Throughout the past month, we have conducted several forced-choice polls about employment-related issues via our social media channels. Today the results are in! Let’s take a closer look at your answers and see what we can learn.
A high salary versus a desirable location
This one is almost a tie. Slightly more candidates are motivated by salary than by location. The pros of having a better salary are pretty obvious, but may be particularly beneficial to those starting families or supporting others. Also, the “I’ll travel to any location” mentality is fairly common amongst young professionals, whose careers are just starting to take off. Given the right opportunity, a few years in an undesirable location may result in a much more valuable resume.
A strong resume versus solid references
67% of people surveyed believe that a resume is stronger than having solid references. This may seem like a no-brainer, but it’s worthwhile to mention the importance of networking. Having solid references not only provides you with resume proof, but your references are also people who can help you find better opportunities. Your resume is ultimately your key to getting hired, but your references and network can be critical in helping you figure out where to put that key.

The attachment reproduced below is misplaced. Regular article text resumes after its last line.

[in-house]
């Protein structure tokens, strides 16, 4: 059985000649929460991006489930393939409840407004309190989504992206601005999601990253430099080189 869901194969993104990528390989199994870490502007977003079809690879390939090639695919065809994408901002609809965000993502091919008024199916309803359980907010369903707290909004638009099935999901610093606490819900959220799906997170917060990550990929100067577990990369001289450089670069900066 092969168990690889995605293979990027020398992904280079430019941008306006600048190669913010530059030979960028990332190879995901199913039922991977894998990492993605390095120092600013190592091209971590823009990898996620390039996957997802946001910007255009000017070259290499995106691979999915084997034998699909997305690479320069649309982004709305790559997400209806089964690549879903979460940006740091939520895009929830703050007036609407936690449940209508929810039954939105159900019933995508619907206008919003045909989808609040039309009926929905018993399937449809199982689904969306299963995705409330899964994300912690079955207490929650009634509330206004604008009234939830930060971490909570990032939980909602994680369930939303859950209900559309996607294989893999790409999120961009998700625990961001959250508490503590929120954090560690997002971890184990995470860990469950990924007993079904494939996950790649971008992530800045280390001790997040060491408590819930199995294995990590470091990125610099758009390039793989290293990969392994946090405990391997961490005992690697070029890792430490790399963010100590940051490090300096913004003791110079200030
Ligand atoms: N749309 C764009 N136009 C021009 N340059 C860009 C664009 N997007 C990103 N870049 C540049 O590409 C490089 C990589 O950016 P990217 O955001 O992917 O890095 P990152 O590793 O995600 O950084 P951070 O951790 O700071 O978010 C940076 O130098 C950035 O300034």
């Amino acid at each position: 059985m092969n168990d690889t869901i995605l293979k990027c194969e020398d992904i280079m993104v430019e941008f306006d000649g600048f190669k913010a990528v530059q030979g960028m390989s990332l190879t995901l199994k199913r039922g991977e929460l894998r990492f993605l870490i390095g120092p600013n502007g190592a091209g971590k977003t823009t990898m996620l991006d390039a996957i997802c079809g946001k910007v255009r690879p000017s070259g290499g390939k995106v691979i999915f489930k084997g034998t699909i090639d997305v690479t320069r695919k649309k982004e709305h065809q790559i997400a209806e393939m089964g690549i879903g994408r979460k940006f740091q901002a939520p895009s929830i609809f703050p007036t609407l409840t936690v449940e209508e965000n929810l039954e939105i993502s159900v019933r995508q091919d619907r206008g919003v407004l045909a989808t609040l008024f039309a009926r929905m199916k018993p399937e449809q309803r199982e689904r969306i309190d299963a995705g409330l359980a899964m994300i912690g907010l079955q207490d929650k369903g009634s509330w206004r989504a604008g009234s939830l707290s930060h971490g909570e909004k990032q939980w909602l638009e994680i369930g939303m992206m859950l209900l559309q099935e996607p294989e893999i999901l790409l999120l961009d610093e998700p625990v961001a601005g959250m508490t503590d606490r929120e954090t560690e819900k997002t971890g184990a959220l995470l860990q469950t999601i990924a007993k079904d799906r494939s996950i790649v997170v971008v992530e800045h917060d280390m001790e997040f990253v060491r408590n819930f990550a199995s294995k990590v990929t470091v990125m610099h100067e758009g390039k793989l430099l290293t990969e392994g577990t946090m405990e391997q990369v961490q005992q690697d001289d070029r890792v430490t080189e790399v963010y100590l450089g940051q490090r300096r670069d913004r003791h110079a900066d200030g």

Salary and bonuses versus opportunity for growth
Another almost-tie. A candidate’s preferences towards salary and bonuses or opportunity for growth may be influenced by the maturity of their career. Younger candidates may derive a higher value from a position with high opportunity for growth, in the hopes that down the road their salary and compensation structure will catch up. Alternatively, a seasoned and skilled candidate has plenty of reason to choose a higher rate of pay, rather than learn a new set of skills.
The fact that our survey questions aren’t getting completely one-sided results could mean that we are asking tricky questions, but it might also mean that our survey population consists of an even mix of candidates across the career stages. This is something we’ll explore more deeply in the coming months.
If you love data as much as I do, and you’d like to submit a survey question, please email me at email@example.com.
Thanks for reading!